А qualitative exploration of knowledge of Chagas disease among adolescents in rural Ecuador

Patricia Mora-Criollo, Majo Carrasco-Tenezaca, Sharon Casapulla, Benjamin R. Bates, Mario J. Grijalva

Research output: Contribution to journalArticlepeer-review

1 Scopus citations

Abstract

Introduction: Chagas disease (CD) is a neglected tropical disease that affects 6 to 7 million people worldwide. In South America, CD is a major health problem in several regions, causing more than 12 000 deaths per year. CD is caused by a parasite called Trypanosoma cruzi, mostly transmitted through the contaminated feces of certain species of triatomine bug, commonly known as the ‘kissing bug’. CD is endemic in Loja province in the southern region of Ecuador, where triatomines have been found in 68% of communities. Previous promotion of healthy practices in Loja province have included educational programs directed toward youth to affirm cultural and social norms that support health and prevent CD transmission. The present study was designed to evaluate current knowledge related to CD among youth in the three communities of Loja province following previous intervention programs. Methods: A descriptive, qualitative approach was applied using individual semi-structured interviews with 14 young people (eight females, six males) from three rural communities in Loja province. Interviews assessed knowledge about CD transmission, knowledge about the parasite–vector–disease pathway, and the role of youth in preventing Chagas disease in their communities. Results: Following a thematic analysis of the data, the study results showed there is cursory knowledge of the triatomine insect that can carry the causative parasite for CD. Participants were able to generally talk about the vector, habitat and prevention practices for triatomine infestation. Nevertheless, limited understanding of transmission dynamics in the parasite–vector–disease pathway itself was found. One major finding was that prevention practices were not correctly applied or followed, increasing the risk of exposure in the community. Youth also articulated that CD is stigmatized in their communities, which may be a barrier for prevention efforts. Conclusion: Gaps in knowledge about the parasite–vector– disease pathway were identified among youth. Overall, youth responses indicated positive regard for prevention practices and a desire to be involved in prevention programs. Developing educational programs focusing on CD transmission may be needed to improve control and prevention of this parasitic disease.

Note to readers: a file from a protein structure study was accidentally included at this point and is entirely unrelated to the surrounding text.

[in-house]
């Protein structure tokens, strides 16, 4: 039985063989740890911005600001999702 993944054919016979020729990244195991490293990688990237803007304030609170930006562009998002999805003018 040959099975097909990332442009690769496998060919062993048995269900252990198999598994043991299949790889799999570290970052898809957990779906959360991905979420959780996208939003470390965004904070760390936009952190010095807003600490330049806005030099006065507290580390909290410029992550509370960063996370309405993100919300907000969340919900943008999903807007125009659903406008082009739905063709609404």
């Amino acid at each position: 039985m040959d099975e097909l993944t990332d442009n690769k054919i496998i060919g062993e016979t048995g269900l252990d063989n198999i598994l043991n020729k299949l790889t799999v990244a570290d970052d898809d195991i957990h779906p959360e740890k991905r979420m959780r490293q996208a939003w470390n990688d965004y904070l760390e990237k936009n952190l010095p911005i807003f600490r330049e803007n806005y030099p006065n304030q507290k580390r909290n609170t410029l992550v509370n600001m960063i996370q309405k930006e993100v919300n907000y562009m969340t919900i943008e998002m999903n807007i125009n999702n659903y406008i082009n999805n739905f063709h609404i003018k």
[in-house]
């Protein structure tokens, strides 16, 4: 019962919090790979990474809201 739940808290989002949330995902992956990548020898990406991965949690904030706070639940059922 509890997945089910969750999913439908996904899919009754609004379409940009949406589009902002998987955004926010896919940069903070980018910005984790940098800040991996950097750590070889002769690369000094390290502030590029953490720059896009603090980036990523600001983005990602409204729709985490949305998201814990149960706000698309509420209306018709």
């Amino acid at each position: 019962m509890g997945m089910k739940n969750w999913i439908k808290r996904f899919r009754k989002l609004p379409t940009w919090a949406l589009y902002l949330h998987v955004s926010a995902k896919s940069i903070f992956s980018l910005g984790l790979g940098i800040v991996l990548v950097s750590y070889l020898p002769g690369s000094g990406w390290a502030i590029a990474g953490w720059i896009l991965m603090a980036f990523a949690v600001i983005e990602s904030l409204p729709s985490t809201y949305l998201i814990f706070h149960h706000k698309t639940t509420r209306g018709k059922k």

Original languageEnglish
Article number6796
JournalRural and Remote Health
Volume23
Issue number1
DOIs
StatePublished - 2023

Bibliographical note

Publisher Copyright:
© 2023, Rural and Remote Health.All Rights Reserved.

Keywords

  • adolescents
  • Chagas disease
  • Ecuador
  • knowledge and attitudes
  • qualitative
  • stigma

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